Turn Around a Column in Half an Hour Using This One Weird Trick: In his Sunday column, Paul Krugman is characteristically nuanced and collegial in his critique of Republicans who predict Obamacare “sticker shock”:**
“All those claims about sticker shock, for example, come from obviously misleading comparisons. For example, supposed experts compare average insurance rates under the new system, which will cover everyone, with the rates currently paid by a handful of young, healthy people for bare-bones insurance.”
After reading Krugman, I turned to TNR‘s Jonathan Cohn, who discusses the same topic—in particular, he mentions the comparisons published by Avik Roy, who claims that more individuals will wind up paying more under Obamacare than will wind up paying less. (In part this would be because Obamacare requires that insurance policies now cover what the law deems “essential” benefits, including mental health benefits and drug abuse treatment.)
Faced with Roy’s claims, Cohn … takes them seriously. “No consensus exists” on the sticker shock issue, Cohn says, adopting a sensible ‘we’ll-know-soon-enough-who’s-right’ posture. Cohn notes that Roy’s analysis does attempt to correct for at least one of the flaws Krugman suggests afflict “supposed experts”–it estimates current costs for all individuals, not just the healthy ones. Roy also compares young people with other young people.
Executive Summary: Cohn analyzes, helpfully. Krugman sneers–inaccurately, it turns out.
But at least he didn’t do this in a column claiming that Democrats are superior “wonks” because Republicans have a “near-complete lack of expertise on anything substantive.” … Oh wait. .. ****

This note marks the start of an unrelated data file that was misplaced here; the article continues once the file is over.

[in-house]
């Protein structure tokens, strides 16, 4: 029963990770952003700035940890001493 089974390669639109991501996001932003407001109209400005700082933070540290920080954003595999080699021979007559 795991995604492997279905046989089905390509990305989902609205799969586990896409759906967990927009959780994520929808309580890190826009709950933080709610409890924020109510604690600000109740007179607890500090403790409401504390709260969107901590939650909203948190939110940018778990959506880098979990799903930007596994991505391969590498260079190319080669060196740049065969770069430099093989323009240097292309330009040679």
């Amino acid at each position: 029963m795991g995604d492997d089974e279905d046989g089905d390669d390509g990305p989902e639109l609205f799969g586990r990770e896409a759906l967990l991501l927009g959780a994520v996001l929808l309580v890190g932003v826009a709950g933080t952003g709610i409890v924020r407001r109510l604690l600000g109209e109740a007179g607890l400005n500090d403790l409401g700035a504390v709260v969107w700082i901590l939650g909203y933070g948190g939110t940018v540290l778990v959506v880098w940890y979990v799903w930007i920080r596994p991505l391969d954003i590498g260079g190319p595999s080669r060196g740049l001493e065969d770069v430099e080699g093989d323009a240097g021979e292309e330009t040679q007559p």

**– The “sticker shock” issue focuses on individuals who buy insurance on their own and who will now be directed to Obamacare’s “exchanges.” These people are a minority of the insured–but the exchanges are the core institution of Obamacare, and more and more Americans may wind up using them in the future. (That’s not necessarily a bad thing, if they work.)
***–You can argue that if the cost rises because of these added features that the cost actually didn’t rise, since the insured are paying more but also getting more. Or you can argue that people have a beef if their premiums go up because they’re now required to buy mental health coverage they don’t want. But whether or not you agree with that beef (‘But I don’t want a Lexus, just a Hyundai’)– the increased premiums are fairly described as “sticker shock.”
****–In fairness to Krugman, the column reads like he spent about 25 minutes writing it. … The Krugman Curve: Less time = more sneering.